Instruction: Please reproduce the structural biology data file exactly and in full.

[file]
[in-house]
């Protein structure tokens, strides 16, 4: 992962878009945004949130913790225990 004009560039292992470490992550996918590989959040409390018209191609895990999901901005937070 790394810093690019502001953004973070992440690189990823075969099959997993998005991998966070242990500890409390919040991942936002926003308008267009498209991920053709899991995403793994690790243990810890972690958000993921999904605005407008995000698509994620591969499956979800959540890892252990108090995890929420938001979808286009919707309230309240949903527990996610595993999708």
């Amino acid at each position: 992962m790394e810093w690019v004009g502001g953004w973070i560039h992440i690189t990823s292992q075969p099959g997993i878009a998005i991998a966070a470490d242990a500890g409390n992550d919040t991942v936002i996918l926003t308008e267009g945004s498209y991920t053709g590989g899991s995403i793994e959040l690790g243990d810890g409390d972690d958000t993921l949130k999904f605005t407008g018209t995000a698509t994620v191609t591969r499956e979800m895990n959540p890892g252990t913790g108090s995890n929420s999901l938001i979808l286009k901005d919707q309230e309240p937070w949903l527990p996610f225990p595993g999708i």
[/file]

[in-house]
């Protein structure tokens, strides 16, 4: 992962878009945004949130913790225990 004009560039292992470490992550996918590989959040409390018209191609895990999901901005937070 790394810093690019502001953004973070992440690189990823075969099959997993998005991998966070242990500890409390919040991942936002926003308008267009498209991920053709899991995403793994690790243990810890972690958000993921999904605005407008995000698509994620591969499956979800959540890892252990108090995890929420938001979808286009919707309230309240949903527990996610595993999708």
């Amino acid at each position: 992962m790394e810093w690019v004009g502001g953004w973070i560039h992440i690189t990823s292992q075969p099959g997993i878009a998005i991998a966070a470490d242990a500890g409390n992550d919040t991942v936002i996918l926003t308008e267009g945004s498209y991920t053709g590989g899991s995403i793994e959040l690790g243990d810890g409390d972690d958000t993921l949130k999904f605005t407008g018209t995000a698509t994620v191609t591969r499956e979800m895990n959540p890892g252990t913790g108090s995890n929420s999901l938001i979808l286009k901005d919707q309230e309240p937070w949903l527990p996610f225990p595993g999708i």